The biologically active metabolite of vitamin D, 1α, 25-dihydroxyvitamin D (1α, 25(OH)2D), is synthesised by successive hydroxylation of vitamin D in the liver and kidney1. The latter organ is the only known site of 1α-hydroxylation of 25-hydroxyvitamin D (25-OH-D)2 and is also a major site of production of 24,25-dihydroxyvitamin D (24,25(OH)2D), a metabolite involved in bone ossification3. However, 24-hydroxylation of 25-OH-D may also occur in rat intestinal homogenates and in cartilage cells4,5. Accumulating data show that, during pregnancy, 1α, 25(OH)2D increases in the maternal circulation6 but is absent or present only in small amounts in the fetus7,8. In comparison, 24,25(OH)2D accumulates in fetal tissues, particularly in the skeleton8. Little is known, however, about the independent metabolism of vitamin D in the fetoplacental unit. It has been reported9 that the nephrectomised pregnant rat can synthesise 1α, 25(OH)2D3 and 24,25(OH)2D3 and that the fetoplacental unit is the most likely site of production of such metabolites. Those data suggested that there may be independent vitamin D metabolism in the fetoplacental unit. We now report in vitro synthesis of 24,25(OH)2D3 by human placenta and of 1α,25(OH)2D3 and 24,25(OH)2D3 by human decidua. The human decidua is a development of the endometrium that is unique to pregnancy, originating from both epithelial and stromal cells and intimately attached to fetal structures, that is, the placenta and chorion.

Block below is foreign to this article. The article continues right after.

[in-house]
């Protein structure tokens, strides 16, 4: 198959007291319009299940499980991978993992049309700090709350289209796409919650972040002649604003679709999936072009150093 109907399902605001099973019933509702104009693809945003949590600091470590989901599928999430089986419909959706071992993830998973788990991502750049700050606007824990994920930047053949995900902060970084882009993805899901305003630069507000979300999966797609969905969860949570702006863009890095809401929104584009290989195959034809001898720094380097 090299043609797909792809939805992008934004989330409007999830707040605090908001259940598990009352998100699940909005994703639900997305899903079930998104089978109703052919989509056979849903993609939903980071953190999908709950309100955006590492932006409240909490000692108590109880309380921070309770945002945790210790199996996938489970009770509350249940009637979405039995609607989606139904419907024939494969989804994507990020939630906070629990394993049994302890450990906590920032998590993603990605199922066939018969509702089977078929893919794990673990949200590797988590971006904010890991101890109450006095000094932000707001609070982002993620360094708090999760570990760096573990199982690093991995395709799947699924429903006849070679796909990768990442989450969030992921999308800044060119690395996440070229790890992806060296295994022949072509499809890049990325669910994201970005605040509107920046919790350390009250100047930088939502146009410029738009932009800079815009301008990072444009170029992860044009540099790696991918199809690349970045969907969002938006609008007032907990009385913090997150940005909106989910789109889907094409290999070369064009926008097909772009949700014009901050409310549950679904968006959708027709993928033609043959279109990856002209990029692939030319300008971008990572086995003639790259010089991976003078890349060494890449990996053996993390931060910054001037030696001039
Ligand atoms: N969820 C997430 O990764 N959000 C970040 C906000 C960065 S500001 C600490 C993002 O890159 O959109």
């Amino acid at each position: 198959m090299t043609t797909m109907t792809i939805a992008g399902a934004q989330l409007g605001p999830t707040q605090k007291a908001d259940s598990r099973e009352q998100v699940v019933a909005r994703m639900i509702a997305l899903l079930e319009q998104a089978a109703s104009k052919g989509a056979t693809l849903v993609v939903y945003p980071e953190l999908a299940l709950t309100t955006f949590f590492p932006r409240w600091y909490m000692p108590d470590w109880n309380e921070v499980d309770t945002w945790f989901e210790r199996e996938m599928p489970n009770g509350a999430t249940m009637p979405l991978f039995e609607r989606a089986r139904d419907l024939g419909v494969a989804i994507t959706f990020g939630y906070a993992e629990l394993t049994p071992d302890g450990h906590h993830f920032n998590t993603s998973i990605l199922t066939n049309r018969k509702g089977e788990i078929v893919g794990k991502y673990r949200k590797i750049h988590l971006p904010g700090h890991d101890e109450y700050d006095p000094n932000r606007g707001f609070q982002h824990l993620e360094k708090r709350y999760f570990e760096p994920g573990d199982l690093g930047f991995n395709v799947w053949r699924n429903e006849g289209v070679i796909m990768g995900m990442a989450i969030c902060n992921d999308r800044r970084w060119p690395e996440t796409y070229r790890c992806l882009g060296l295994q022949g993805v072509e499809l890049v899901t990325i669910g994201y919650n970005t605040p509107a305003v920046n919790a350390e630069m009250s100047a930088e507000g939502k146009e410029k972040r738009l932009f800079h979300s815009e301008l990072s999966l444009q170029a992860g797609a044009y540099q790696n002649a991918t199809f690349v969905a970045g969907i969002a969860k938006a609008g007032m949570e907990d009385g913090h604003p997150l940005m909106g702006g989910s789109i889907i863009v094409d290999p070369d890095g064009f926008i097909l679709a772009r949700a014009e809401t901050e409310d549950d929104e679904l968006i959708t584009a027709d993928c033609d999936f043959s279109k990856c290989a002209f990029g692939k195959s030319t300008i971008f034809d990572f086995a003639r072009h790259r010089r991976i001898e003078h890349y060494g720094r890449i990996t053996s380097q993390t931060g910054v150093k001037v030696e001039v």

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Weisman, Y., Harell, A., Edelstein, S. et al. 1α, 25-Dihydroxyvitamin D3, and 24,25-dihydroxyvitamin D3 in vitro synthesis by human decidua and placenta. Nature 281, 317–319 (1979). https://doi.org/10.1038/281317a0
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